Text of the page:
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Your definition of "Goat track"?

Discussion in 'General Golf Talk' started by Wi-Golfer, Sep 11, 2009.

  1. Wi-Golfer

    Wi-Golfer Golfer on hiatus. Supporting Member

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    WBL's & Esox's posts got me to thinking, what is it about a course that defines goat track? Is it lack of amenities? Poor layout? Unkept shaggy fairways?

    I have played over 60 courses so far & there are a number of them which would make my goat track list for various reasons. My home course used to be one but the new folks running it have really stepped up & it's never been better.

    Pacanica is definitely one, horrible layout with half the hole not having any signage. You need to study the little map on your score card in an attempt to figure out where the next hole is & even then it's very easy to get it wrong.

    Whitelake has the same issues as above combined with carts that are junk, gravel cart paths that have almost no gravel left & are severly rutted.

    I can on & on but would like to read what defines a goat track for you.
     
  2. mddubya

    mddubya Hybrid convert

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    Interesting topic WG. I've been guilty of accusing my home course of being a Goat Track, where it is probably only a borderline one. It has the potential of being an excellent 9 hole course, but they seem to refuse to cut the greens short enough. Their excuse is that they will burn up if the cut them shorter, yet all the neighboring course's green are shorter, and run faster than these do.

    The closest I've played on to being what I'd really call a Goat Track is a course called Niknar, in a neighboring town. The cart paths are crumbling asphalt and gravel. The course itself is poorly maintained occasionally. One day you'll play it and think you're playing in a cow pasture, the next time its like a completely different course. I guess it all depends on how the superintendent feels that day or week? Also, on this course, the front 9 appears to have been designed by a 12 year old. Super easy and wide open, but the back 9 is like they realized their mistake, and tried to make up for it. I can almost shoot par, 36, on the front 9, but the back nine I'm lucky to shoot a 48. They are that different.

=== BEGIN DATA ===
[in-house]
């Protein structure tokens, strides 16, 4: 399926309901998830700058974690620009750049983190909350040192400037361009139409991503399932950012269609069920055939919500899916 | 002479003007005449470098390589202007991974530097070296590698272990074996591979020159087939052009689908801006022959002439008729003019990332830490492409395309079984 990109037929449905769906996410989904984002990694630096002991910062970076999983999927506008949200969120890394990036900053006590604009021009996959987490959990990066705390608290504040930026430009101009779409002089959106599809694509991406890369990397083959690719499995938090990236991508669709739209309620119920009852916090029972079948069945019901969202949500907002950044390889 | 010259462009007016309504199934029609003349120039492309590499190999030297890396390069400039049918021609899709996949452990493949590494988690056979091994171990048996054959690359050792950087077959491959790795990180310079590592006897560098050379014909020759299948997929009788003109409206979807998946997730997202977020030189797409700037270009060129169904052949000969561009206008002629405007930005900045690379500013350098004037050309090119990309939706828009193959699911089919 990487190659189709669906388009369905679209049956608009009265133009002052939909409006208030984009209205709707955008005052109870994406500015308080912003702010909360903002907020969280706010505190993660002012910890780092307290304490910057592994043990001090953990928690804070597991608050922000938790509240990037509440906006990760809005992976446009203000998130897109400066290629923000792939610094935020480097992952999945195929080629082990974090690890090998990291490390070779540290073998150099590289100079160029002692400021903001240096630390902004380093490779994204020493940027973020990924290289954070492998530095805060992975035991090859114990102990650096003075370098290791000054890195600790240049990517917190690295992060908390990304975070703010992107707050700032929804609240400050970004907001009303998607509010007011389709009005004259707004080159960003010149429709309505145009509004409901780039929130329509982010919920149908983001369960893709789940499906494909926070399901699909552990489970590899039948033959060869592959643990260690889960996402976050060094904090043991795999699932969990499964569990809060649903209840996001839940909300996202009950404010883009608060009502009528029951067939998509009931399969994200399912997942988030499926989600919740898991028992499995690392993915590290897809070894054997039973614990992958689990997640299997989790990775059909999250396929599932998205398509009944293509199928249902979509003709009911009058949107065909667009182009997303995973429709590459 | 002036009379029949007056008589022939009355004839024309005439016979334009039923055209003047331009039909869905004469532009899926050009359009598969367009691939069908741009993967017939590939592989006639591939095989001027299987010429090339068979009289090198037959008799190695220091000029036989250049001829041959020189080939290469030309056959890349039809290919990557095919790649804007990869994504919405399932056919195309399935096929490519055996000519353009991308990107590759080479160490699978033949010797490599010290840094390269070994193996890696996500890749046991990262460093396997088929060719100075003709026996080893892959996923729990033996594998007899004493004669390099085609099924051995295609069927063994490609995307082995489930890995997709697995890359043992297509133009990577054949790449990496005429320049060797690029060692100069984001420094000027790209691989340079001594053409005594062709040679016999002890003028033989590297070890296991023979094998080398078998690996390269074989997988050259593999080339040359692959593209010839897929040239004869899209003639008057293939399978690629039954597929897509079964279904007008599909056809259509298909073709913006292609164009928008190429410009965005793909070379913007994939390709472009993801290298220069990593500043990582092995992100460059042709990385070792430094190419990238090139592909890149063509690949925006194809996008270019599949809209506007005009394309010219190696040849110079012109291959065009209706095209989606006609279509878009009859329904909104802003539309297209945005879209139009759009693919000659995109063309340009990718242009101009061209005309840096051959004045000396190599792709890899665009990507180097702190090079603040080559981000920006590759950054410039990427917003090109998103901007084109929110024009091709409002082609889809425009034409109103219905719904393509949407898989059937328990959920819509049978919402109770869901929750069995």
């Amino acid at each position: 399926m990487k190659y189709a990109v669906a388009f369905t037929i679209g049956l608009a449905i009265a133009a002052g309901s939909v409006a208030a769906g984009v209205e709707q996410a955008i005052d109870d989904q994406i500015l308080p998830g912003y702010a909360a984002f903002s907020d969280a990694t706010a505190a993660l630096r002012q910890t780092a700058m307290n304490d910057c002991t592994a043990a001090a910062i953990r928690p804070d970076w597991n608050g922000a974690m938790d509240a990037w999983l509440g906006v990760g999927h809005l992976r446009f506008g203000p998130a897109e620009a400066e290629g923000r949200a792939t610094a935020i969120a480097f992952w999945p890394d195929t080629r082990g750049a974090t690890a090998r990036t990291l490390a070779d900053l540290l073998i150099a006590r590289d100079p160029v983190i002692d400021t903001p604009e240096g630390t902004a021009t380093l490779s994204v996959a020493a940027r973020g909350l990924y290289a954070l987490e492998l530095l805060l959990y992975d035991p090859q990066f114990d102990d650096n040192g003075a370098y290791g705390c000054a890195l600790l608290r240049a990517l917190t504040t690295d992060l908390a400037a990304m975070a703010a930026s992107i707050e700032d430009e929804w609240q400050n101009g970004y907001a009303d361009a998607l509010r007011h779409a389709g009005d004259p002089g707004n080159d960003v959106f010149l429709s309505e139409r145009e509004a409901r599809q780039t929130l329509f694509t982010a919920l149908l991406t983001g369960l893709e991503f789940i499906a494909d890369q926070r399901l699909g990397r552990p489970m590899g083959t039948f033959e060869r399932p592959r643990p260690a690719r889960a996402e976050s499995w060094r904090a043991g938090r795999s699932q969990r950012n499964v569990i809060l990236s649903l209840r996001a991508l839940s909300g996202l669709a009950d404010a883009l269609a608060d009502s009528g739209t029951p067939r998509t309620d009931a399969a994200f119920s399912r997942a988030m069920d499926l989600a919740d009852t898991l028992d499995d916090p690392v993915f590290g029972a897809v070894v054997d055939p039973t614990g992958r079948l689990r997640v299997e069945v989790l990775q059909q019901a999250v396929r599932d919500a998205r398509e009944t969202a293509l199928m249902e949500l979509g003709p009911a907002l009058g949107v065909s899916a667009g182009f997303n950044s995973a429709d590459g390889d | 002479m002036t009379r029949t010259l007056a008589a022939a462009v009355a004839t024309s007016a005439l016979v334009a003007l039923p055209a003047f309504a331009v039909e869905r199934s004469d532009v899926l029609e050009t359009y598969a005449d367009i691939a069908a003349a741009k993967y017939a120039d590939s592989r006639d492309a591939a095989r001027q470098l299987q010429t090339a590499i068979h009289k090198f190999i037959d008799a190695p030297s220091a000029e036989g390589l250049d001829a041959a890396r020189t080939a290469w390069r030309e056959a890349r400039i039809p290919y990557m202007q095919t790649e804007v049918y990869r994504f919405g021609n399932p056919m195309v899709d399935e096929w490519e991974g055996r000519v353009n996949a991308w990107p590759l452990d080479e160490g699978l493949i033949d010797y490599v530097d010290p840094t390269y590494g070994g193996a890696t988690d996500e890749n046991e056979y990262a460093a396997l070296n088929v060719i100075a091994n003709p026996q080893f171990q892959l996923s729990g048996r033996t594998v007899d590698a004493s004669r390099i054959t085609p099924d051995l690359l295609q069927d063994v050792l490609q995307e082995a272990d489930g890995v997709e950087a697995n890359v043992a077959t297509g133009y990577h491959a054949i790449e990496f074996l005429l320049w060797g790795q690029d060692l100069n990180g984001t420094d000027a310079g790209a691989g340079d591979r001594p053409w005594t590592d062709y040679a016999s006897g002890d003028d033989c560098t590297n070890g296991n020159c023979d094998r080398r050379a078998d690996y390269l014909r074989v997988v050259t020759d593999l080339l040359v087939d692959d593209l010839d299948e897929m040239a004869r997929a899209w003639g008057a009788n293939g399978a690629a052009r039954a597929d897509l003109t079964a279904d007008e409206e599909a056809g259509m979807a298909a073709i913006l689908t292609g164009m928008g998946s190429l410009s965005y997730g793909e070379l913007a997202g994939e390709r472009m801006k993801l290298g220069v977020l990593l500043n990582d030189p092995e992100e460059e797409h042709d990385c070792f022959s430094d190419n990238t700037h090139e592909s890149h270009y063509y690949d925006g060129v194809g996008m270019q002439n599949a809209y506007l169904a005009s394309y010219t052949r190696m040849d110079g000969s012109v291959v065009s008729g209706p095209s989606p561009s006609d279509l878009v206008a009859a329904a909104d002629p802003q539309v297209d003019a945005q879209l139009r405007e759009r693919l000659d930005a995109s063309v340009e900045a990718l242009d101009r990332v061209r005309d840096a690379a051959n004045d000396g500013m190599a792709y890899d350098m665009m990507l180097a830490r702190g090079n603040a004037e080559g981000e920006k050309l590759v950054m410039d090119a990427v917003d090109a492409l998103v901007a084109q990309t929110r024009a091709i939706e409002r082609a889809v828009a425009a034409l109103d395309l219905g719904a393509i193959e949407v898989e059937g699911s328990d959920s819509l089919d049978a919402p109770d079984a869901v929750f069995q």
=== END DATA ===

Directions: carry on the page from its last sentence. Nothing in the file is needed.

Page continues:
3. N.V.M.

    N.V.M. now...a cartoon

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    a goat track is where you'll never see me. waste of time and money. what fun is putting through weeds on the greens?
     
  4. BStone

    BStone PGA Class A Professional Supporting Member

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    I played in a charity outing for a friend and the course was terrible. There was no difference from rough to fairway, it was all about the length of the first cut on our course. There was no sand in the bunkers, and the greens were the worst I had played since high school. Length is not a requirement in my opinion, I have played short courses that were beautifully maintained that I would call great courses.

    I just want to see some attempt at creating decent course conditions and I will more then likely say that the course is adequate, but this course was awful.
     
  5. SilverUberXeno

    SilverUberXeno El Tigre Blanco

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    Bstone has a good point. Here's a list:

    1.) Not enough differentiation between fairway and first cut.
    2.) UNKEPT OR UNLEVEL TEE BOXES! YOU BASTARDS! Hitting it out of the rough ON THE TEE sucks.
    3.) "Sand" bunkers; hold the sand.
    4.) Excessive hardpan in the rough/fairway, especially the fway.
    5.) Poor course markers/scorecards/maps
    6.) GREENS. The speed is second to the ability of the ball to roll smoothly. Slow greens are okay if the ball rolls predictably. Overgrown clumpy greens are unacceptable.

    If a course has GREAT greens, I'll play it regardless most of the time. The bunker thing is negligible to me (I live in the north... for the time being!). The fairway/rough thing is second to the greens. Tee boxes REALLY bother me. The heirarchy to me is:

    Greens
    Tee Boxes
    Fairway/Rough

    As long as the greens are good, hitting out of the rough in the "fairway" is just good practice :)
     
  6. Wi-Golfer

    Wi-Golfer Golfer on hiatus. Supporting Member

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    But how do you kniow until you get there? Would you pay your $$, get the 1st green & decide it's shit so you leave?
     
  7. Wi-Golfer

    Wi-Golfer Golfer on hiatus. Supporting Member

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    BTW, what defines a level tee box? There is one tee box on my home course which was built up by the prvious owners a year before they ended up losing the place. It's a par 3 hole & the box is the oddest thing around. It's probably 10-12 yds wide & the length is about the same, but it's a sloping tee box. It goes from being level with the fairway & the back is about about 3' high.

    While addressing the ball it doesn't really feel like it's unlevel, although it actually is. Put a pushcart on it & most definitely it will roll right off unless you lock the wheels.
     
  8. sssmokin

    sssmokin Retired and loving it Supporting Member